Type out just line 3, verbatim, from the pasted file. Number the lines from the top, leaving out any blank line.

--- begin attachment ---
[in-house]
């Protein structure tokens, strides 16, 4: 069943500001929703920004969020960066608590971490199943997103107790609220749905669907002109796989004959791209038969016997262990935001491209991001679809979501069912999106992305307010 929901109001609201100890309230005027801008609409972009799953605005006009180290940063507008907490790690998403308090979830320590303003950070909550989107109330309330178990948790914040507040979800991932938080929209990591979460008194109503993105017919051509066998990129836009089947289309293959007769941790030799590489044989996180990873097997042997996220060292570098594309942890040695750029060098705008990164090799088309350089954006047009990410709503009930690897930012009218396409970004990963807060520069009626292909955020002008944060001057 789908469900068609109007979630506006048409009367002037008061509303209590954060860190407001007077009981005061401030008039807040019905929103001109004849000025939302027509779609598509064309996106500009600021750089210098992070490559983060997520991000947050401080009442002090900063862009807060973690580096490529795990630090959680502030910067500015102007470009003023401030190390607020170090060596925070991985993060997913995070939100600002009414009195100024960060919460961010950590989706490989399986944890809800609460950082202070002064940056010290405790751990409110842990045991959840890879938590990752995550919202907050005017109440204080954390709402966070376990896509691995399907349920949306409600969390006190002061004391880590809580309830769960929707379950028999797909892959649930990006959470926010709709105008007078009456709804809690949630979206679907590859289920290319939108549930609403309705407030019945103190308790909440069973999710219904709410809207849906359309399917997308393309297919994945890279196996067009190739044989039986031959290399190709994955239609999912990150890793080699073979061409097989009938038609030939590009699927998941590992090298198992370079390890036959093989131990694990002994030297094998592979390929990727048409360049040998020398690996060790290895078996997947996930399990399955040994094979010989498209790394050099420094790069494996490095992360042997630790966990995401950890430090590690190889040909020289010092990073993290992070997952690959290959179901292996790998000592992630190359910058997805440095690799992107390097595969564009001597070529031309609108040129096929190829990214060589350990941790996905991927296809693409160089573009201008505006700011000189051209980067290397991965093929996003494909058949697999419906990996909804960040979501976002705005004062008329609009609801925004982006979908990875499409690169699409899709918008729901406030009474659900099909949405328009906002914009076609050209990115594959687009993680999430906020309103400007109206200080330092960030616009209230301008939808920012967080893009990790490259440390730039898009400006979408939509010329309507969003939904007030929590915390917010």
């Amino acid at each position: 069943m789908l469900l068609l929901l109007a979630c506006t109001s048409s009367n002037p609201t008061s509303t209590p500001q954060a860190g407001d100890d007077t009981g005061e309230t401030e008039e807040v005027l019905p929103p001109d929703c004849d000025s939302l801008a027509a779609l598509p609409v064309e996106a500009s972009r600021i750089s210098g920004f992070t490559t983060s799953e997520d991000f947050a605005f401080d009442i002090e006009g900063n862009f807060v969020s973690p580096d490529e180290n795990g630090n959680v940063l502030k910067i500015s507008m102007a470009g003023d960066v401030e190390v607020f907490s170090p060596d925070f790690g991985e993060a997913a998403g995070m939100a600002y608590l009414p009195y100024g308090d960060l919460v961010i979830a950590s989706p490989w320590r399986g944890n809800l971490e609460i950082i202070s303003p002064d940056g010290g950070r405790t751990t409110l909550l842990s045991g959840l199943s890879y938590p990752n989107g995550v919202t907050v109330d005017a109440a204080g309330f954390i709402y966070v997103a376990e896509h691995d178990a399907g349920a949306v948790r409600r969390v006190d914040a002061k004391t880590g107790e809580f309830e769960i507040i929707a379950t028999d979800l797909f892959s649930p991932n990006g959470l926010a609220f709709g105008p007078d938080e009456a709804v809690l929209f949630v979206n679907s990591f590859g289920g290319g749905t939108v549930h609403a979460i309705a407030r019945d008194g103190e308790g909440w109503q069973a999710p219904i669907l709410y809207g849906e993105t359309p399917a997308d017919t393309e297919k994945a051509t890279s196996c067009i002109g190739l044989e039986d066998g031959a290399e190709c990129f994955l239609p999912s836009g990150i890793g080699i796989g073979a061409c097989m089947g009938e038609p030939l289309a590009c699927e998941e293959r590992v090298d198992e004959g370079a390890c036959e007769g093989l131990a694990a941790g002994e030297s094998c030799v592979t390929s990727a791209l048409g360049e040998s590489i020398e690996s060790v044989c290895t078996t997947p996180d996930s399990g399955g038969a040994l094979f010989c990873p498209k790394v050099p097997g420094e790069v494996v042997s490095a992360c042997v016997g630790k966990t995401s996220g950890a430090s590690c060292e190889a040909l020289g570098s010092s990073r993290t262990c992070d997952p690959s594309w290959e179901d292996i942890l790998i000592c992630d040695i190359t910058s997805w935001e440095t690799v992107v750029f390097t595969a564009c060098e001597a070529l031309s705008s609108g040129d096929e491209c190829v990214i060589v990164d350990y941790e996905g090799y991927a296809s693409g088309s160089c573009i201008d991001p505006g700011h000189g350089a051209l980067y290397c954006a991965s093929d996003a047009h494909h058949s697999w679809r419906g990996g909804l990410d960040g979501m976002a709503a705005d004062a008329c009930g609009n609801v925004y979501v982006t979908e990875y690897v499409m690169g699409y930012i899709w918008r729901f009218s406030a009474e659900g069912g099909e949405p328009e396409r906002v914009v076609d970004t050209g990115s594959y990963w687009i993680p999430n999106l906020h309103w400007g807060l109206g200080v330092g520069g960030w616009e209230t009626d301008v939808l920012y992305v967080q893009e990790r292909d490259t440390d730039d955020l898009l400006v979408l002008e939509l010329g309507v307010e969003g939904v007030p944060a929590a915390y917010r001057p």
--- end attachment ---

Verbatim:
């Amino acid at each position: 069943m789908l469900l068609l929901l109007a979630c506006t109001s048409s009367n002037p609201t008061s509303t209590p500001q954060a860190g407001d100890d007077t009981g005061e309230t401030e008039e807040v005027l019905p929103p001109d929703c004849d000025s939302l801008a027509a779609l598509p609409v064309e996106a500009s972009r600021i750089s210098g920004f992070t490559t983060s799953e997520d991000f947050a605005f401080d009442i002090e006009g900063n862009f807060v969020s973690p580096d490529e180290n795990g630090n959680v940063l502030k910067i500015s507008m102007a470009g003023d960066v401030e190390v607020f907490s170090p060596d925070f790690g991985e993060a997913a998403g995070m939100a600002y608590l009414p009195y100024g308090d960060l919460v961010i979830a950590s989706p490989w320590r399986g944890n809800l971490e609460i950082i202070s303003p002064d940056g010290g950070r405790t751990t409110l909550l842990s045991g959840l199943s890879y938590p990752n989107g995550v919202t907050v109330d005017a109440a204080g309330f954390i709402y966070v997103a376990e896509h691995d178990a399907g349920a949306v948790r409600r969390v006190d914040a002061k004391t880590g107790e809580f309830e769960i507040i929707a379950t028999d979800l797909f892959s649930p991932n990006g959470l926010a609220f709709g105008p007078d938080e009456a709804v809690l929209f949630v979206n679907s990591f590859g289920g290319g749905t939108v549930h609403a979460i309705a407030r019945d008194g103190e308790g909440w109503q069973a999710p219904i669907l709410y809207g849906e993105t359309p399917a997308d017919t393309e297919k994945a051509t890279s196996c067009i002109g190739l044989e039986d066998g031959a290399e190709c990129f994955l239609p999912s836009g990150i890793g080699i796989g073979a061409c097989m089947g009938e038609p030939l289309a590009c699927e998941e293959r590992v090298d198992e004959g370079a390890c036959e007769g093989l131990a694990a941790g002994e030297s094998c030799v592979t390929s990727a791209l048409g360049e040998s590489i020398e690996s060790v044989c290895t078996t997947p996180d996930s399990g399955g038969a040994l094979f010989c990873p498209k790394v050099p097997g420094e790069v494996v042997s490095a992360c042997v016997g630790k966990t995401s996220g950890a430090s590690c060292e190889a040909l020289g570098s010092s990073r993290t262990c992070d997952p690959s594309w290959e179901d292996i942890l790998i000592c992630d040695i190359t910058s997805w935001e440095t690799v992107v750029f390097t595969a564009c060098e001597a070529l031309s705008s609108g040129d096929e491209c190829v990214i060589v990164d350990y941790e996905g090799y991927a296809s693409g088309s160089c573009i201008d991001p505006g700011h000189g350089a051209l980067y290397c954006a991965s093929d996003a047009h494909h058949s697999w679809r419906g990996g909804l990410d960040g979501m976002a709503a705005d004062a008329c009930g609009n609801v925004y979501v982006t979908e990875y690897v499409m690169g699409y930012i899709w918008r729901f009218s406030a009474e659900g069912g099909e949405p328009e396409r906002v914009v076609d970004t050209g990115s594959y990963w687009i993680p999430n999106l906020h309103w400007g807060l109206g200080v330092g520069g960030w616009e209230t009626d301008v939808l920012y992305v967080q893009e990790r292909d490259t440390d730039d955020l898009l400006v979408l002008e939509l010329g309507v307010e969003g939904v007030p944060a929590a915390y917010r001057p």